Kidney Stone Vs. Bladder Infection

Diagram of the kidney
Diagram of the kidney (Image: Image by, courtesy of hobvias sudoneighm)

Kidney stones and bladder infections both affect the urinary tract system. A kidney stone is a rock-like object that forms in the kidneys and passes through the ureters and into the bladder. A bladder infection, if left untreated, can move into the kidneys and can cause severe damage.


A kidney stone usually makes its presence known through a sharp pain in the lower back around the kidney or in the lower abdomen. Bladder infections cause frequent urination, fatigue and pain upon urination.

Kidney Stone Diagnosis

A kidney stone can be diagnosed with an x-ray or by ultrasound--if the stone is large enough. In some cases, if the stone is smaller or difficult to locate, the physician might request a CT scan.

Bladder Infection Diagnosis

A physician will request a “clean catch” urine sample in which the genital area is sanitized so the genital bacteria won’t mix with the urine. The sample will be sent to a lab where it will be cultured to see what type of bacteria grows.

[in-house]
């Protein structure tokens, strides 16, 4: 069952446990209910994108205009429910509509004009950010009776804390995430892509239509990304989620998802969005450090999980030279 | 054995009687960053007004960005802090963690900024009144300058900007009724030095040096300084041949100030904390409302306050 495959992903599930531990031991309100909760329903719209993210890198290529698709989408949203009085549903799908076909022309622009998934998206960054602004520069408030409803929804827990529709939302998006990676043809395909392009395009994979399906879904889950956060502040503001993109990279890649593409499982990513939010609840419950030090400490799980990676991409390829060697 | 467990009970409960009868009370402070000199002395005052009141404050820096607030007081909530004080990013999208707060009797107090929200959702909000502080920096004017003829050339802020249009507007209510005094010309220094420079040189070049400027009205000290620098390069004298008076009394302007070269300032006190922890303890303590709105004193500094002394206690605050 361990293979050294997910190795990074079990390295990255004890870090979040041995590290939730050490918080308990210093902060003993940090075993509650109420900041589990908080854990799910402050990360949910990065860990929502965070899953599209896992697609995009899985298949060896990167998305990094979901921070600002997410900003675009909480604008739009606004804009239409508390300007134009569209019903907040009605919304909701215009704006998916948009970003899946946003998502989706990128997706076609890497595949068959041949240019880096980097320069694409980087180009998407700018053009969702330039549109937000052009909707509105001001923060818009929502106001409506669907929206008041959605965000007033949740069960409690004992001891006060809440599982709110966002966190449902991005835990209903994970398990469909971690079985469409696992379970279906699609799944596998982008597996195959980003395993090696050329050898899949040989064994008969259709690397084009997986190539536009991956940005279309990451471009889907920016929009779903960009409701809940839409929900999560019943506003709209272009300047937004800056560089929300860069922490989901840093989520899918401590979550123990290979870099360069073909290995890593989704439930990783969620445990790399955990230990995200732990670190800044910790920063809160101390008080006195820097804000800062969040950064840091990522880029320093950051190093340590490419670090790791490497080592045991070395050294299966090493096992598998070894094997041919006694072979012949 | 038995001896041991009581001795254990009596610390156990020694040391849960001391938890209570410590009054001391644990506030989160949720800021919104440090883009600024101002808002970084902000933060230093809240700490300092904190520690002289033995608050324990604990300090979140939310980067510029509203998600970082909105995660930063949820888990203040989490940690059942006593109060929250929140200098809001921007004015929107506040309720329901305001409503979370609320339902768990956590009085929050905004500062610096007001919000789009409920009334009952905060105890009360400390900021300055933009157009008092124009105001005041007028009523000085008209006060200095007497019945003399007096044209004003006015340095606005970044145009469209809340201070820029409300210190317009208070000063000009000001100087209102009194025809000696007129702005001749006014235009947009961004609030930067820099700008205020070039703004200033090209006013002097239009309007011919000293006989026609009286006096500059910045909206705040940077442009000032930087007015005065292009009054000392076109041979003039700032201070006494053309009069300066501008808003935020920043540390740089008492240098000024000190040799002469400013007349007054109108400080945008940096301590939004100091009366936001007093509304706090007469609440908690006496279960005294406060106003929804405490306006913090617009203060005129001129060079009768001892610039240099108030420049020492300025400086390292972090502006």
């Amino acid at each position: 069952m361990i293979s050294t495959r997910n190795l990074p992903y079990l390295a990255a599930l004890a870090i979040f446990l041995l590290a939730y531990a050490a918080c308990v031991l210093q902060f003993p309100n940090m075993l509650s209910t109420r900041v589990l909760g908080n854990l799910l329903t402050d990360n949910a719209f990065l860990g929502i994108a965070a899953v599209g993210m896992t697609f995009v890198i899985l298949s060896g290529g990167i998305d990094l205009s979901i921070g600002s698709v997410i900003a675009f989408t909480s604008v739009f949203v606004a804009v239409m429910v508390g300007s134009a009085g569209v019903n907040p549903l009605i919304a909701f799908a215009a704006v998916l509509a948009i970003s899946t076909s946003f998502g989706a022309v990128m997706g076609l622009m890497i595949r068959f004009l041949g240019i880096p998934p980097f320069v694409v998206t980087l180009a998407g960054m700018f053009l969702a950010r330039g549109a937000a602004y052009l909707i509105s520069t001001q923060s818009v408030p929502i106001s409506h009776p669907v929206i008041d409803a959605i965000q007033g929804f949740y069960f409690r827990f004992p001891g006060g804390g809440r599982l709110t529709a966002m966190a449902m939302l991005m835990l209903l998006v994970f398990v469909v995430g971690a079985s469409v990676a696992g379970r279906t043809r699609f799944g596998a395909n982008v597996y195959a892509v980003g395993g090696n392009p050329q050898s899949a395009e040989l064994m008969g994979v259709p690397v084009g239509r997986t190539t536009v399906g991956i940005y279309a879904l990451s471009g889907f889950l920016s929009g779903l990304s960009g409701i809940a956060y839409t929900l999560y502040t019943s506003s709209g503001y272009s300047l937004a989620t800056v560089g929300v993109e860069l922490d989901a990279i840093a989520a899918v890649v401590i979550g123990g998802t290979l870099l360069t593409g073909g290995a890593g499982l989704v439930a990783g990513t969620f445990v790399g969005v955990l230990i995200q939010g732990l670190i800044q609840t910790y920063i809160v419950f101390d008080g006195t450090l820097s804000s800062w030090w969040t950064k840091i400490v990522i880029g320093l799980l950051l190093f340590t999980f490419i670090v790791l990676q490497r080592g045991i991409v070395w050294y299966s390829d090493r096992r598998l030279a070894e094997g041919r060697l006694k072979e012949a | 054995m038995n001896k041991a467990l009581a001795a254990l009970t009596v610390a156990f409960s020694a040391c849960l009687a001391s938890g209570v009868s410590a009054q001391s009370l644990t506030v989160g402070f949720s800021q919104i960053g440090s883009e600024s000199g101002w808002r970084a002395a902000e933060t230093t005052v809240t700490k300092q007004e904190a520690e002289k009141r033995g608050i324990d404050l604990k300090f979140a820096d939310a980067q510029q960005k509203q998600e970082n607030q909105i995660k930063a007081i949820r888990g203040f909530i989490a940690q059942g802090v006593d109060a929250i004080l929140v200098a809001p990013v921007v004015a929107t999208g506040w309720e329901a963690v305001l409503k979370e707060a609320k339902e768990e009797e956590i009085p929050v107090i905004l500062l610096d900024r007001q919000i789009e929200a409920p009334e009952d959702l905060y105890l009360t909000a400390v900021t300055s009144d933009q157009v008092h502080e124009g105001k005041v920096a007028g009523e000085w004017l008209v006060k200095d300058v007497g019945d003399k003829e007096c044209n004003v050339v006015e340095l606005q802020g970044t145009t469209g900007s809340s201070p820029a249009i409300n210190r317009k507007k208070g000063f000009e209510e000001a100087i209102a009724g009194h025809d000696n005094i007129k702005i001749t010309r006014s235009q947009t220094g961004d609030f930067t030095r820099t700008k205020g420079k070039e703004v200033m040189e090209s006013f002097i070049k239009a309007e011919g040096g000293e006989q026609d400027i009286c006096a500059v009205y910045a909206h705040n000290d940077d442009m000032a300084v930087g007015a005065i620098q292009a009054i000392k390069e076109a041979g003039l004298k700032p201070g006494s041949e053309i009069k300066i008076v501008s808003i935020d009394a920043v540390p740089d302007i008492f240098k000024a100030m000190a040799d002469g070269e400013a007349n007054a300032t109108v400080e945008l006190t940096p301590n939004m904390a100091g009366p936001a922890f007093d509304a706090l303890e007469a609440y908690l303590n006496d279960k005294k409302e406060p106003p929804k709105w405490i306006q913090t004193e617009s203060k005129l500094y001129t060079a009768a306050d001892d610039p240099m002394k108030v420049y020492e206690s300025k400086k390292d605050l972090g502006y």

Kidney Stone Treatment

Small kidney stones can pass through the urinary system without intervention but larger stones need to be surgically removed or blasted to smaller pieces through a process called lithotripsy. This process uses sound waves to break up the stone.

Bladder Infection Treatment

Bladder infections are treated with antibiotics. A physician will use the results of the urine culture to write a prescription for an antibiotic that will properly treat that particular strain of bacteria.


To help prevent bladder infections, drink plenty of water, urinate often, wipe from front to back and take showers instead of tub baths. Depending on the type of kidney stone, the physician may recommend changes in diet that will help prevent stones from forming.

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